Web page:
If you enjoy your caffeine, you are not alone. Turns out we drink 400 million cups of coffee each day here in the U.S., which accounts for 75 percent of our caffeine consumption. The other 25 percent comes from soft drinks, tea, and energy drinks.
There is good reason for this – caffeine makes us feel good. It gives us a boost in energy and some people feel it makes them more focused and able to think clearly. Sometimes, it’s just really hard to wake up in the morning, and coffee helps.
Lots of research out there suggests that caffeine offers some really nice health benefits, from warding off depression to providing anti-oxidants that fight inflammation. These studies are typically not of the quality level that we like to use for making medical decisions. But even if none of the benefits pan out in more rigorous research, most medical professionals would agree that a cup or two of coffee each day isn’t bad… for most of us.
But what about the rest of us? Doctors may advise some of us to cut caffeine consumption for a variety of health reasons. These include individuals who suffer from anxiety or panic attacks, heart rhythm issues, and more.
If you’ve had this conversation with your doctor, it’s probably time to quit. But that may not be easy – caffeine dependence is no joke. In fact, caffeine withdrawal is an actual medical disorder in the DSM V – the diagnostic manual used by psychiatrists and others who treat mental health issues.
Which means, for those of us who rely on a morning cup of Joe or an afternoon soft drink to function at our best, quitting caffeine isn’t easy – it comes with an array of symptoms that can interfere with our daily activities.
The most common symptom of caffeine withdrawal is headache, which can last up to three weeks after cutting caffeine. Other symptoms may include fatigue, anxiety, depression, and “brain fog,” or an inability to concentrate. Some unlucky folks even feel like they have the flu with body aches, nausea, and vomiting.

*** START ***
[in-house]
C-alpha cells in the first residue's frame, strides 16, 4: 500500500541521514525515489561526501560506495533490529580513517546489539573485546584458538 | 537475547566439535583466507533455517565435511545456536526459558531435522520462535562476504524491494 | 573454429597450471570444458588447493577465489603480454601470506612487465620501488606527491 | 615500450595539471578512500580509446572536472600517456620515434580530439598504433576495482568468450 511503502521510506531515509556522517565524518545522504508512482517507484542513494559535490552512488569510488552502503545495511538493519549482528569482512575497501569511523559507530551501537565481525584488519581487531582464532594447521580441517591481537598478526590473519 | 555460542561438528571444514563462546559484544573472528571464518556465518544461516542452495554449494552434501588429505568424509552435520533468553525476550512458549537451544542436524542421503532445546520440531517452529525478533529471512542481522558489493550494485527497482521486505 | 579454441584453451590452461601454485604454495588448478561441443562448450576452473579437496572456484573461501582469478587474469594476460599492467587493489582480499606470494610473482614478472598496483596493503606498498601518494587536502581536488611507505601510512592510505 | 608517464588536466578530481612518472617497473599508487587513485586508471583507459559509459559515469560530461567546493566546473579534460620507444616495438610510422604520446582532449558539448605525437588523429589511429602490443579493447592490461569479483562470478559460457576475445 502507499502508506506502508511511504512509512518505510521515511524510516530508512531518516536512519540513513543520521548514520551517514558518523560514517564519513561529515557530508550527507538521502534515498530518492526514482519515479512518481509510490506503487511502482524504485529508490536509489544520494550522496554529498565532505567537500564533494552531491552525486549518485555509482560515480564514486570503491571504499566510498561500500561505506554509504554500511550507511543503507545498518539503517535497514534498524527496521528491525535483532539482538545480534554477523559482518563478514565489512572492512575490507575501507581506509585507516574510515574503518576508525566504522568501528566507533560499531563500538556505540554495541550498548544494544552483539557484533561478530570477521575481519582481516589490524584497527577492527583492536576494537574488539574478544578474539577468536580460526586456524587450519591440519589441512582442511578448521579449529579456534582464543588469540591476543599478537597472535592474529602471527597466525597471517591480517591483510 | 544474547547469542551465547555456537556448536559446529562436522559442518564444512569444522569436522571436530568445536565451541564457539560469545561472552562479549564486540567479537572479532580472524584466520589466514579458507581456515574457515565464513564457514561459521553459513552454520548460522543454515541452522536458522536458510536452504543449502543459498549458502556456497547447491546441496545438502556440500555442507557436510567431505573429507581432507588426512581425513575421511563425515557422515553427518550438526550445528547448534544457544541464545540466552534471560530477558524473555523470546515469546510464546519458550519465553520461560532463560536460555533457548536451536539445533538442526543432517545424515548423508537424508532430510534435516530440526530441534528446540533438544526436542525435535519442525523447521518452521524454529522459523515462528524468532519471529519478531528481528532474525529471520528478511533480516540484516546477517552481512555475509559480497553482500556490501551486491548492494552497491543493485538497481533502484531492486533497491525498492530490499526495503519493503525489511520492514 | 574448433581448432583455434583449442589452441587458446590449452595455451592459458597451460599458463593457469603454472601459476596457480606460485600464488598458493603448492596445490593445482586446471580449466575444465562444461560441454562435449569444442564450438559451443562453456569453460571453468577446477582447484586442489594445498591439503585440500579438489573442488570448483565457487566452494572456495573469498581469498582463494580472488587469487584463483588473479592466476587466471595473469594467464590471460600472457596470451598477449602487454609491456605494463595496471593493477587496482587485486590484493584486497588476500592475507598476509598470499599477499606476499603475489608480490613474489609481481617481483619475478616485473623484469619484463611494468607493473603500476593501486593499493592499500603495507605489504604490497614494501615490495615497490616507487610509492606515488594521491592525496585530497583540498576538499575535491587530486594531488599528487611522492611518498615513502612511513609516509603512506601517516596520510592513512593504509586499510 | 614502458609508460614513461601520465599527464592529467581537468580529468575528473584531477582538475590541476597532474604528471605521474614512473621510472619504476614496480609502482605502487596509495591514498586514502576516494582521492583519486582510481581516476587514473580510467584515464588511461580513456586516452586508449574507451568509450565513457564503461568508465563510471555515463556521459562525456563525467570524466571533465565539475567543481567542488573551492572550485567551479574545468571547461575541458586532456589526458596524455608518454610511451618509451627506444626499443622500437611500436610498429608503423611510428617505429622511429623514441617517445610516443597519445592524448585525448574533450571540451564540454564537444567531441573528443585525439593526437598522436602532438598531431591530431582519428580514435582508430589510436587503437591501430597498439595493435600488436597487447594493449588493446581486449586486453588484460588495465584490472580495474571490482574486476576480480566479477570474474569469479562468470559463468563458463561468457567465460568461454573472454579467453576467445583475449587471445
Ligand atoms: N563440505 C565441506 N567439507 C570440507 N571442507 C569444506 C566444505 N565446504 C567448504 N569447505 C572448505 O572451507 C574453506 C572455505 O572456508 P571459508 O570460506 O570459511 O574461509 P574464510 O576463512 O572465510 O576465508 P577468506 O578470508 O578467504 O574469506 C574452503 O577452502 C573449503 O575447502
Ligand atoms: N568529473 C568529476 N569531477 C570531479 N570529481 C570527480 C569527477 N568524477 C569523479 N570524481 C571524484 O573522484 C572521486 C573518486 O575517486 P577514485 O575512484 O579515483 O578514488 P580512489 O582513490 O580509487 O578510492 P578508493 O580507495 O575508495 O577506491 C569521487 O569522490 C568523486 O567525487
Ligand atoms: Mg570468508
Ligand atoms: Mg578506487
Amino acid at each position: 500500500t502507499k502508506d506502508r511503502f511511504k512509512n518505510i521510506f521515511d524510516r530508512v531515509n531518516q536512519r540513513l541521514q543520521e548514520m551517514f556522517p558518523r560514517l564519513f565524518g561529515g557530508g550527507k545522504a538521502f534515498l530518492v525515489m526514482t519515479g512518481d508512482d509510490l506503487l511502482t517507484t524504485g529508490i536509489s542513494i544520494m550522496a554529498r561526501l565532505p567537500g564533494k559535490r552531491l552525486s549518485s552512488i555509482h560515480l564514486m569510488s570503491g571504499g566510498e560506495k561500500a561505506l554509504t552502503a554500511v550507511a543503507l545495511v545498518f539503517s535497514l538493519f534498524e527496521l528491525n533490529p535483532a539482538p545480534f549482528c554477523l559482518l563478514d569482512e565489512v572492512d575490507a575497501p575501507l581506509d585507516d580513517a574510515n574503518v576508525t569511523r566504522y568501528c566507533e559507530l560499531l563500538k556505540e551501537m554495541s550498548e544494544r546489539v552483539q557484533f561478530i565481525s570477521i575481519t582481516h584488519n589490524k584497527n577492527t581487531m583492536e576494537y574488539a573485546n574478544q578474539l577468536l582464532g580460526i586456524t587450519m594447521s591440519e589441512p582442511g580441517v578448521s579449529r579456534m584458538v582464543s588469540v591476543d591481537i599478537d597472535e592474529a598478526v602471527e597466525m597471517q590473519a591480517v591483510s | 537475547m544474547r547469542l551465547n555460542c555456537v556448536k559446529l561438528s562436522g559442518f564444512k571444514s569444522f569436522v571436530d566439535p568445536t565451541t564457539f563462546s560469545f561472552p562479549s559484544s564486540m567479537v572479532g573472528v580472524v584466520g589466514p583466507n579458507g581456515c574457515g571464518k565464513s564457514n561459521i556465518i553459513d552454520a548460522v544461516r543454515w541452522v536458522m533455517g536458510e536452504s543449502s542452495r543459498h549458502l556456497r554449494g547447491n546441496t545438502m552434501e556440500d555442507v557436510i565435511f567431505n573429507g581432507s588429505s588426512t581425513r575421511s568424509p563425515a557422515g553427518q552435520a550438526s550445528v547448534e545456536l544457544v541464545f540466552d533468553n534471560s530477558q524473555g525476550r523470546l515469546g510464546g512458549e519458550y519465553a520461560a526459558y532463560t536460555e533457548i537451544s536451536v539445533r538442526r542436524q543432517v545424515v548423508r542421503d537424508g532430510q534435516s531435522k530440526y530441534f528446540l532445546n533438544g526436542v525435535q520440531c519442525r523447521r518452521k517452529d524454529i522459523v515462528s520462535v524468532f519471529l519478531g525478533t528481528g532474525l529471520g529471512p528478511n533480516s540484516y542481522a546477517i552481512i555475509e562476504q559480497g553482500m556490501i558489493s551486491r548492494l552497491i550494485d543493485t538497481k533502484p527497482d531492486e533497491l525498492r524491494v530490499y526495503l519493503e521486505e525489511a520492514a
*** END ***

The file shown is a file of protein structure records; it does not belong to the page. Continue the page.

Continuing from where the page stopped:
Stated simply, quitting caffeine is no fun. But there are things you can do to minimize your symptoms as you cut it out of your daily routine.
First, get plenty of sleep. You will probably feel groggy anyway, and being well-rested is good for you in general.
Try to get some exercise. Exercise early in the day for a natural energy boost. This may help counteract some of the fatigue you feel during a day without caffeine.
Stay hydrated. It’s easy to become dehydrated since you aren’t drinking your normal amount of coffee or soda. Don’t forget to replace it with something healthy. Try keeping a pitcher of lemon flavored water at your desk, or sip on herbal teas throughout the day.
Ease off the caffeine. If your doctor says it’s okay to taper off instead of quitting immediately, you might consider cutting back gradually to try to minimize symptoms. This might involve cutting out one cup per day for a few days and then cutting out another cup. Or you could add a little decaf to your caffeinated drink. Then each day add a little more decaf and a little less regular until you’re not drinking any more caffeine.
Take a pain killer. Over-the-counter pain medications like acetaminophen or ibuprofen can help diminish headaches and body achiness during the first few days. If you have other medical conditions, ask your doctor if these medications are safe for you.
If you have questions about the effects of caffeine on your health, or you’d like some advice on how to cut caffeine from your diet as painlessly as possible, our healthcare providers would love to chat with you. Get in touch to schedule your appointment in one of our Hunt County locations.